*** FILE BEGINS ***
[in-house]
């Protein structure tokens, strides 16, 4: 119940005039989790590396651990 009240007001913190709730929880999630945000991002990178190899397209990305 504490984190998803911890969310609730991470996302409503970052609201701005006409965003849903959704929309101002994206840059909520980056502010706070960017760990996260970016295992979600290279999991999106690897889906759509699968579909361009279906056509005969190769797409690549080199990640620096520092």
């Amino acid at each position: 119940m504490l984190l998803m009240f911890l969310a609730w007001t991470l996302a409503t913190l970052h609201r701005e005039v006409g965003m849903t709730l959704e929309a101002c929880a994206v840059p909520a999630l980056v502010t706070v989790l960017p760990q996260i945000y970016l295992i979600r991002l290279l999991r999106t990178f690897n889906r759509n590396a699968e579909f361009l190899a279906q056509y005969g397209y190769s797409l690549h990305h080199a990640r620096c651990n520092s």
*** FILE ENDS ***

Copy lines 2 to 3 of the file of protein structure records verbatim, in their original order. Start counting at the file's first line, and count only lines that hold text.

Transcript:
């Protein structure tokens, strides 16, 4: 119940005039989790590396651990 009240007001913190709730929880999630945000991002990178190899397209990305 504490984190998803911890969310609730991470996302409503970052609201701005006409965003849903959704929309101002994206840059909520980056502010706070960017760990996260970016295992979600290279999991999106690897889906759509699968579909361009279906056509005969190769797409690549080199990640620096520092």
């Amino acid at each position: 119940m504490l984190l998803m009240f911890l969310a609730w007001t991470l996302a409503t913190l970052h609201r701005e005039v006409g965003m849903t709730l959704e929309a101002c929880a994206v840059p909520a999630l980056v502010t706070v989790l960017p760990q996260i945000y970016l295992i979600r991002l290279l999991r999106t990178f690897n889906r759509n590396a699968e579909f361009l190899a279906q056509y005969g397209y190769s797409l690549h990305h080199a990640r620096c651990n520092s």